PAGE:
The Now and Not Yet

A reflection on the Feast of Christ the King

For I was hungry and you gave me food, I was thirsty and you gave me something to drink, I was a stranger and you welcomed me, I was naked and you gave me clothing, I was sick and you took care of me, I was in prison and you visited me. (Matthew 25.35-36)

This coming Sunday the Church celebrates the feast of Christ the King. It is the last Sunday of the liturgical year, with Advent starting next week. We start the Christian year with looking towards Christmas, the birth of Jesus as a vulnerable baby, and we end the year by reminding ourselves of the authority of Christ as King. Although this may seem a straightforward movement from weakness to power, the opposite is true: at both occasions we see that power and weakness are not what they seem to be, and at both occasions we are reminded that what was, what is, and what will be, are inextricably linked.

Tidcombe
St Michael’s Church, Tidcombe

This may sound rather abstract, but I would like to suggest that it is a particular way of looking at our day-to-day experiences: a way of looking that makes us more attentive to what is not yet in the present, as well as helping us to be in the present when we are anxious or worried about what may lie ahead of us. And yes, this is linked to realising the fragility of power, and the authority of weakness.

For example in our encounters with others. Psychologists have shown that it takes us only seven seconds to judge a person when we first meet them – and I am afraid that I myself may be even quicker … Within seven seconds we have decided whether we like a person, or not; whether they are competent, or not; and whether they are weak or powerful. Instantly, we judge people in relationship to ourselves.

However, if we take the time and have the grace to really meet them, we quickly realise that they are not who we thought they were, and I would suggest that we quickly start realising that they are more like us than we thought they were too. When someone starts talking about what inspires them, the things and the people they love: when they start talking about who they really are, it is hard not to begin to like them. And to begin to see that what we didn’t like about them may have come from the same or similar shortcomings we see and dislike in ourselves.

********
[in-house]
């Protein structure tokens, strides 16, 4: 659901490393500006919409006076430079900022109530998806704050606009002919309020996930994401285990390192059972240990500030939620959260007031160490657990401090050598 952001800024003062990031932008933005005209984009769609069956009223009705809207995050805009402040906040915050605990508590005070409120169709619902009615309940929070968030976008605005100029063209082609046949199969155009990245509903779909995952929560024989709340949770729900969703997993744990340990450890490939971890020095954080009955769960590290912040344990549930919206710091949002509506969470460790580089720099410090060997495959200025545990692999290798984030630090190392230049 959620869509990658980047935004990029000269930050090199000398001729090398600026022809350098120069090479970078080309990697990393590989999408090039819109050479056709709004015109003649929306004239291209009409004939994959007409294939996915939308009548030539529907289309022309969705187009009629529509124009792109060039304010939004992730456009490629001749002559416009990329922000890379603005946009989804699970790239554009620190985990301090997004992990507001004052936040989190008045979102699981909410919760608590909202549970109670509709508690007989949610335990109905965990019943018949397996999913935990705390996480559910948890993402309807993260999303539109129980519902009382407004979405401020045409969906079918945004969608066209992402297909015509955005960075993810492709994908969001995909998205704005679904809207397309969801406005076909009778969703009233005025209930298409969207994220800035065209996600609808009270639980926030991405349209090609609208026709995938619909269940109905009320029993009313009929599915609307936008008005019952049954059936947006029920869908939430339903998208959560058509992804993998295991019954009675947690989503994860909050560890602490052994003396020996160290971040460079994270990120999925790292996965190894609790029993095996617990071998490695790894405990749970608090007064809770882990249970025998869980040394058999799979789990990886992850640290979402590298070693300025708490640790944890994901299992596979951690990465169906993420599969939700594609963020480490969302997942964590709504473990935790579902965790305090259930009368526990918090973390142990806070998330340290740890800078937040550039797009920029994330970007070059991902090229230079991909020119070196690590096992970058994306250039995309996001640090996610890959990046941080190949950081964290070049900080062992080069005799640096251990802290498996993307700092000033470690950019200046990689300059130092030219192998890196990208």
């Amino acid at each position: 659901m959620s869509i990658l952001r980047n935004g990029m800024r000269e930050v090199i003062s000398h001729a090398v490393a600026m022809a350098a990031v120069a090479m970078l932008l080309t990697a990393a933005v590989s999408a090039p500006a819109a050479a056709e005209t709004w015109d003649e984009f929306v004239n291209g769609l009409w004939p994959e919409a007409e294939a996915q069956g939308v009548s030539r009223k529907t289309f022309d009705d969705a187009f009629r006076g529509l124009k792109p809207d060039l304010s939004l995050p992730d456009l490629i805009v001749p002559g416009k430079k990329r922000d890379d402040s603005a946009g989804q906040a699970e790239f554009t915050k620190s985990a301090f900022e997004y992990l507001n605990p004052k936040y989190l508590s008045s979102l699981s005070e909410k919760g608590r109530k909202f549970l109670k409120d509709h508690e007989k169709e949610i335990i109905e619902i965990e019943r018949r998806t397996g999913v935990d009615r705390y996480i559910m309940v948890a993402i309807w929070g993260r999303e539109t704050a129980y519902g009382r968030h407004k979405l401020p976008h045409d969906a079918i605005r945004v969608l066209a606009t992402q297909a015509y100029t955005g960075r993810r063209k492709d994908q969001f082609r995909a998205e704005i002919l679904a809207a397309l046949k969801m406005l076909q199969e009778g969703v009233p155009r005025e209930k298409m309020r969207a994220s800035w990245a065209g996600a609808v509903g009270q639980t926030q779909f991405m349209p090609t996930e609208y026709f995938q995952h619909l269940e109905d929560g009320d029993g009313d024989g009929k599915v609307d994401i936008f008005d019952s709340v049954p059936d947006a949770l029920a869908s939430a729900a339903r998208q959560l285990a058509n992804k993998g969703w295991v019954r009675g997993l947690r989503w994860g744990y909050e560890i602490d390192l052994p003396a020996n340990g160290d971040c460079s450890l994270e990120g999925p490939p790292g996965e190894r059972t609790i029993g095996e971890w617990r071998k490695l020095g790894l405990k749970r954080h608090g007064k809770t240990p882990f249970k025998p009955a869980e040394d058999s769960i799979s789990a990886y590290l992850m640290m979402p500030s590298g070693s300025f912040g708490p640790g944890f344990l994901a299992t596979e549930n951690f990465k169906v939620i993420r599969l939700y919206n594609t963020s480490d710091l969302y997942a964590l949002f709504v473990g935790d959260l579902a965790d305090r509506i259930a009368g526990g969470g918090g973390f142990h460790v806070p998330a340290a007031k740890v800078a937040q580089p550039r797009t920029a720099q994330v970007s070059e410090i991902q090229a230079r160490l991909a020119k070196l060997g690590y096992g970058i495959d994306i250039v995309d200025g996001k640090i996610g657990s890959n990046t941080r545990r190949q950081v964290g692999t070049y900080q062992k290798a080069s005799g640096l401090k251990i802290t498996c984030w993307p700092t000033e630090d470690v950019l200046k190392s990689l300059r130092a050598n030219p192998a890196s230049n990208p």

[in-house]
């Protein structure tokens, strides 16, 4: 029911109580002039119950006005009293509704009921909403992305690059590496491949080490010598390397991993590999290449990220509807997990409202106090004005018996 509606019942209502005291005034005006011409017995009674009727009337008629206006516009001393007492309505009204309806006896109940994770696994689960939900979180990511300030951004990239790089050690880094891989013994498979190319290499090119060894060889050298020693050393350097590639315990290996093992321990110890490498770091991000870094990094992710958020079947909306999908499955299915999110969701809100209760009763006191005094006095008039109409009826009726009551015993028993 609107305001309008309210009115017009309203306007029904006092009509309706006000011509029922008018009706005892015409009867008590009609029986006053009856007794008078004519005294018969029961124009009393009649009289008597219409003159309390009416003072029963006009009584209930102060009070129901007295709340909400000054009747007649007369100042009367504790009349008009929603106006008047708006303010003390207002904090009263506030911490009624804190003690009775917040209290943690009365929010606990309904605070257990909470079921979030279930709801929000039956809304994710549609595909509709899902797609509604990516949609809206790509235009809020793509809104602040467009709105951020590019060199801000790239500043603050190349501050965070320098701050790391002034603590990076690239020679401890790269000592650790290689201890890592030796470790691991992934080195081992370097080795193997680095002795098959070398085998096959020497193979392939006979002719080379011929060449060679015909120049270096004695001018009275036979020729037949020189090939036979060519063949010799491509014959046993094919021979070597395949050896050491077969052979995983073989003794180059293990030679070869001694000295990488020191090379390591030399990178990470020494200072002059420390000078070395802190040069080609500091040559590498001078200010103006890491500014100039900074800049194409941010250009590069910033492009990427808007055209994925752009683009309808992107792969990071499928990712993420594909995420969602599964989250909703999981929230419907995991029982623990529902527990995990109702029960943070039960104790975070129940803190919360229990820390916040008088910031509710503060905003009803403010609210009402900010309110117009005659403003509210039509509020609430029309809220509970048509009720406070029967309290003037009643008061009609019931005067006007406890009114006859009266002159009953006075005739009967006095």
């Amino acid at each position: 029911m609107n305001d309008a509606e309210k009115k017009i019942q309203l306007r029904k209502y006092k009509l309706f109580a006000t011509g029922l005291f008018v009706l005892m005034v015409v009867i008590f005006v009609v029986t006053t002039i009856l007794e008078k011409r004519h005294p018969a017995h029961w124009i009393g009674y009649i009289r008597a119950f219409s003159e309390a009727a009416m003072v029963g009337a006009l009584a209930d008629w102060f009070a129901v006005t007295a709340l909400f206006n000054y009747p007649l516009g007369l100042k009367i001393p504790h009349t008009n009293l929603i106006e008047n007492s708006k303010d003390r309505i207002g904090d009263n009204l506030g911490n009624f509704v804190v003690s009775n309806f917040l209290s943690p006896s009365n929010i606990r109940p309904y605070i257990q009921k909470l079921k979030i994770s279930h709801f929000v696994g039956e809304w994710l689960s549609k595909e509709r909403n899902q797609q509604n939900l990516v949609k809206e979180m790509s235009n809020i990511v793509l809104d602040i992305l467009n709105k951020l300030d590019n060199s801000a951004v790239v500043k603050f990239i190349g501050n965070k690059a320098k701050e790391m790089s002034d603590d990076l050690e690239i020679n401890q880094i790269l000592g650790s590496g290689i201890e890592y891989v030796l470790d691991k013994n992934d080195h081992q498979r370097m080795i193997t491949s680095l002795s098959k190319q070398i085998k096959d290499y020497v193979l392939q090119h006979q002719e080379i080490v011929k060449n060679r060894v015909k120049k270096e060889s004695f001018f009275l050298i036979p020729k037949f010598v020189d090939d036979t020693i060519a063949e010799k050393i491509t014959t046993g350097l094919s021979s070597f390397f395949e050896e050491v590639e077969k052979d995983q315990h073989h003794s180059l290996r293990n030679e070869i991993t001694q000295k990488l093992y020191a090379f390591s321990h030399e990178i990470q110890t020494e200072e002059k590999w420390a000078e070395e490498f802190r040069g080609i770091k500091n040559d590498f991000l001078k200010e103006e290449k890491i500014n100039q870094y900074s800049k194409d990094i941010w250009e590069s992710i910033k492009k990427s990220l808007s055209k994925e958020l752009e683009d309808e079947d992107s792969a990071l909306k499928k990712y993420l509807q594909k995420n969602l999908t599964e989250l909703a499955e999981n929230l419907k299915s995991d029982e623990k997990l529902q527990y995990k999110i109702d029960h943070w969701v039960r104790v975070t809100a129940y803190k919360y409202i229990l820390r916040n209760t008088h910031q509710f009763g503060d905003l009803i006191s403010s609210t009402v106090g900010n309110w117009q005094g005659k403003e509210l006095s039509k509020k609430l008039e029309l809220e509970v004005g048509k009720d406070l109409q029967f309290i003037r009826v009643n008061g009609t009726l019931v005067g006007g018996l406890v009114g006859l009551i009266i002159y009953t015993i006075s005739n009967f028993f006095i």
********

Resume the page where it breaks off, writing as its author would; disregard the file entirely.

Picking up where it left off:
When we come to this point in an encounter, that is where the now and not yet meet. We have formed a relationship that mirrors the relationship that God wants to have with us, a relationship that is mutual, based on love and respect. At the same time, when see the other’s weakness and in it our own, we realise the responsibility we share towards one another, and God’s authority in that. At the moment when we can see Christ in the other that we can see Christ in ourselves. It is when we see our human weakness as a strength that we no longer need any false security and power.

Tomorrow we will read exactly that in Matthew’s Gospel when Jesus speaks about the final judgement in the verses quoted about: our encounter with the other is modelled on God’s encounter with us. All this is captured in a poem by R.S. Thomas, appropriate for Christ the King. It may help us to see that the only thing we really need our trust in God and our faith that we are made in his image. When we begin to see and know this, that is when we see the glimpses of the Kingdom to come:

The Kingdom

It’s a long way off but inside it
There are quite different things going on:
Festivals at which the poor man
Is king and the consumptive is
Healed; mirrors in which the blind look
At themselves and love looks at them
Back; and industry is for mending
The bent bones and the minds fractured
By life.  It’s a long way off, but to get
There takes no time and admission
Is free, if you will purge yourself
Of desire, and present yourself with
Your need only and the simple offering
Of your faith, green as a leaf.

From R.S. Thomas, Collected Poems 1945-1990

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